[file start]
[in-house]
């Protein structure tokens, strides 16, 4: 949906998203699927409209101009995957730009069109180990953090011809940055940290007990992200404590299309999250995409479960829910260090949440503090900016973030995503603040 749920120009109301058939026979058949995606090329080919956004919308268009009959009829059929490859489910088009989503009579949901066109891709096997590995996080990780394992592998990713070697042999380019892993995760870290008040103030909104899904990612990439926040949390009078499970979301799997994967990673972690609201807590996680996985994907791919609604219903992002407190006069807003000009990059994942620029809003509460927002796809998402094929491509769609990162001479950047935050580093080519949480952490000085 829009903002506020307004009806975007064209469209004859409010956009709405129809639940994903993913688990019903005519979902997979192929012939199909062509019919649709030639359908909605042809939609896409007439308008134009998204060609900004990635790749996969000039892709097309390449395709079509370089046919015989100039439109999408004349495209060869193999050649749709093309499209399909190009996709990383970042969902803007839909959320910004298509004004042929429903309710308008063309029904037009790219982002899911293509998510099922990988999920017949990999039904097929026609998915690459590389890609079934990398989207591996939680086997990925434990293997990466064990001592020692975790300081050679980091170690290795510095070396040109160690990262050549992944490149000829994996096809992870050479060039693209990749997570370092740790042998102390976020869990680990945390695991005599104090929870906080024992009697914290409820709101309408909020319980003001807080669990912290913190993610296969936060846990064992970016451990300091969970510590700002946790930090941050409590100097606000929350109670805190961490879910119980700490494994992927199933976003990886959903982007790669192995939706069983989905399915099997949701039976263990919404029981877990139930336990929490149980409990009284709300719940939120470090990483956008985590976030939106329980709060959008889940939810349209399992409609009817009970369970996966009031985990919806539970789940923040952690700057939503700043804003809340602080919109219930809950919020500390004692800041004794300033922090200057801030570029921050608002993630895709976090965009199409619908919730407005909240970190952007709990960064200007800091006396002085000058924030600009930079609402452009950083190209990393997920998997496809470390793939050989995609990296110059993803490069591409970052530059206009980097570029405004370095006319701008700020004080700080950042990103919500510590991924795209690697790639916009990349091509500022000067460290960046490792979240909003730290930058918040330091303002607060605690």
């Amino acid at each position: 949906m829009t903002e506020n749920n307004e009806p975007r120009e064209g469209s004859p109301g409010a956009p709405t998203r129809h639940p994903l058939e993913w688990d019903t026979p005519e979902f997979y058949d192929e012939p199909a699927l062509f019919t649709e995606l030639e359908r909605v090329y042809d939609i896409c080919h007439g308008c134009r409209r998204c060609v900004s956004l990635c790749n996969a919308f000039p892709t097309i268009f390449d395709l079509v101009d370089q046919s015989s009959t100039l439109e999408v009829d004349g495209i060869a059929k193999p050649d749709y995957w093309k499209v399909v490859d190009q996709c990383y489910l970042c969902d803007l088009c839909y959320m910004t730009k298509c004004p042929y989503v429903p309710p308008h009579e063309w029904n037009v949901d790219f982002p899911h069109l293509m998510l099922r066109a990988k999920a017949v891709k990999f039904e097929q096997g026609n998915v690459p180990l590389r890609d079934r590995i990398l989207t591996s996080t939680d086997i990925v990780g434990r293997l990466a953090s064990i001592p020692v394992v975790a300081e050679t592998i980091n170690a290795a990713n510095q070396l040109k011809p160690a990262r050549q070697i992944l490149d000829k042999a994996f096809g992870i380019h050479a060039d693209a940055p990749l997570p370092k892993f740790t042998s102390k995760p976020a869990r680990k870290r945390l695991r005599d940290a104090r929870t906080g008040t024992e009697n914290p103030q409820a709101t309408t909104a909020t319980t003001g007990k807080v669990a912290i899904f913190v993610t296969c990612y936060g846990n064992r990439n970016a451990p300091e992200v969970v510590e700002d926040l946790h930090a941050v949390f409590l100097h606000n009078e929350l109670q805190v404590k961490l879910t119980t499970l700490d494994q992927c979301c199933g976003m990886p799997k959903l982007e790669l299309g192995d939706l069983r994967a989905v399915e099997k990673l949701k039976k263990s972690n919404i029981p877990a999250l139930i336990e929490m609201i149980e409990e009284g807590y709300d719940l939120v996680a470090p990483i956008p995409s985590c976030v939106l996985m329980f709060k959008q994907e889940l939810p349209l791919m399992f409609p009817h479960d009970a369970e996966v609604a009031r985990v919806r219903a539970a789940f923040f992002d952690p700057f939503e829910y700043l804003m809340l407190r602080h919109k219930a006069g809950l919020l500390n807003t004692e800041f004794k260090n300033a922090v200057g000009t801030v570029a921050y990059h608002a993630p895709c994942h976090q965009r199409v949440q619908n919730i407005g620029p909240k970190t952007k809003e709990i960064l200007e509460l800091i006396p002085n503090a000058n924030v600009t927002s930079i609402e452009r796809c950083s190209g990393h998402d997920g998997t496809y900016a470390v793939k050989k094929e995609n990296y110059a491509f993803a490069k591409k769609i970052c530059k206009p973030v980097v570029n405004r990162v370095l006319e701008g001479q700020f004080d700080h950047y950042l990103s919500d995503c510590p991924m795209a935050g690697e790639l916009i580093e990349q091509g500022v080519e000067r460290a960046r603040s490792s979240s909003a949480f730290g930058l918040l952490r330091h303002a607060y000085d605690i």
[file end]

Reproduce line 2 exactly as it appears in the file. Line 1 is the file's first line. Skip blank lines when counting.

């Protein structure tokens, strides 16, 4: 949906998203699927409209101009995957730009069109180990953090011809940055940290007990992200404590299309999250995409479960829910260090949440503090900016973030995503603040 749920120009109301058939026979058949995606090329080919956004919308268009009959009829059929490859489910088009989503009579949901066109891709096997590995996080990780394992592998990713070697042999380019892993995760870290008040103030909104899904990612990439926040949390009078499970979301799997994967990673972690609201807590996680996985994907791919609604219903992002407190006069807003000009990059994942620029809003509460927002796809998402094929491509769609990162001479950047935050580093080519949480952490000085 829009903002506020307004009806975007064209469209004859409010956009709405129809639940994903993913688990019903005519979902997979192929012939199909062509019919649709030639359908909605042809939609896409007439308008134009998204060609900004990635790749996969000039892709097309390449395709079509370089046919015989100039439109999408004349495209060869193999050649749709093309499209399909190009996709990383970042969902803007839909959320910004298509004004042929429903309710308008063309029904037009790219982002899911293509998510099922990988999920017949990999039904097929026609998915690459590389890609079934990398989207591996939680086997990925434990293997990466064990001592020692975790300081050679980091170690290795510095070396040109160690990262050549992944490149000829994996096809992870050479060039693209990749997570370092740790042998102390976020869990680990945390695991005599104090929870906080024992009697914290409820709101309408909020319980003001807080669990912290913190993610296969936060846990064992970016451990300091969970510590700002946790930090941050409590100097606000929350109670805190961490879910119980700490494994992927199933976003990886959903982007790669192995939706069983989905399915099997949701039976263990919404029981877990139930336990929490149980409990009284709300719940939120470090990483956008985590976030939106329980709060959008889940939810349209399992409609009817009970369970996966009031985990919806539970789940923040952690700057939503700043804003809340602080919109219930809950919020500390004692800041004794300033922090200057801030570029921050608002993630895709976090965009199409619908919730407005909240970190952007709990960064200007800091006396002085000058924030600009930079609402452009950083190209990393997920998997496809470390793939050989995609990296110059993803490069591409970052530059206009980097570029405004370095006319701008700020004080700080950042990103919500510590991924795209690697790639916009990349091509500022000067460290960046490792979240909003730290930058918040330091303002607060605690």